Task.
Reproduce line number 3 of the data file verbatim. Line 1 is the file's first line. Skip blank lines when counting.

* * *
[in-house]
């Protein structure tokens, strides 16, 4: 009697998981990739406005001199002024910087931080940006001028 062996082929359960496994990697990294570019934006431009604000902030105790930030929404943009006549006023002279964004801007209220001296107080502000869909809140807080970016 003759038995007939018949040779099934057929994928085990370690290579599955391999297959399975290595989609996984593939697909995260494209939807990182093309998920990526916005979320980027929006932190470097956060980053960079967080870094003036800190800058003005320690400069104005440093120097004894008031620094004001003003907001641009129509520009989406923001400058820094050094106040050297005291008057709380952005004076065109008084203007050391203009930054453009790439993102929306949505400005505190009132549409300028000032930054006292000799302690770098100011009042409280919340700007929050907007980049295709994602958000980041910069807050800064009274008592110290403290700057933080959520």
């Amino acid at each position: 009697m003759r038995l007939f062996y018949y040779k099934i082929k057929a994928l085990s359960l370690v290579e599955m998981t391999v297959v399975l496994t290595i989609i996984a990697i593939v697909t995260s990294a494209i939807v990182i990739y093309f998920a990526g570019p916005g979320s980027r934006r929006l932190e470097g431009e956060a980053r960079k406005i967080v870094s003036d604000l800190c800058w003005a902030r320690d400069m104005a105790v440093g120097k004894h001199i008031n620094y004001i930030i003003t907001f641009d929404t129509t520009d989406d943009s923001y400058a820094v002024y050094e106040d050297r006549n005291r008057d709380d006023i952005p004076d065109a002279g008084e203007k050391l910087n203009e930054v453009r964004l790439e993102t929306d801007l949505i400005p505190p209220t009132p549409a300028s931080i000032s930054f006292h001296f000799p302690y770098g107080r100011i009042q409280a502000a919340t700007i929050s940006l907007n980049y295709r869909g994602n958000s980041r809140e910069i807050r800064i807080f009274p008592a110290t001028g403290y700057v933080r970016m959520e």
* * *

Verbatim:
């Amino acid at each position: 009697m003759r038995l007939f062996y018949y040779k099934i082929k057929a994928l085990s359960l370690v290579e599955m998981t391999v297959v399975l496994t290595i989609i996984a990697i593939v697909t995260s990294a494209i939807v990182i990739y093309f998920a990526g570019p916005g979320s980027r934006r929006l932190e470097g431009e956060a980053r960079k406005i967080v870094s003036d604000l800190c800058w003005a902030r320690d400069m104005a105790v440093g120097k004894h001199i008031n620094y004001i930030i003003t907001f641009d929404t129509t520009d989406d943009s923001y400058a820094v002024y050094e106040d050297r006549n005291r008057d709380d006023i952005p004076d065109a002279g008084e203007k050391l910087n203009e930054v453009r964004l790439e993102t929306d801007l949505i400005p505190p209220t009132p549409a300028s931080i000032s930054f006292h001296f000799p302690y770098g107080r100011i009042q409280a502000a919340t700007i929050s940006l907007n980049y295709r869909g994602n958000s980041r809140e910069i807050r800064i807080f009274p008592a110290t001028g403290y700057v933080r970016m959520e």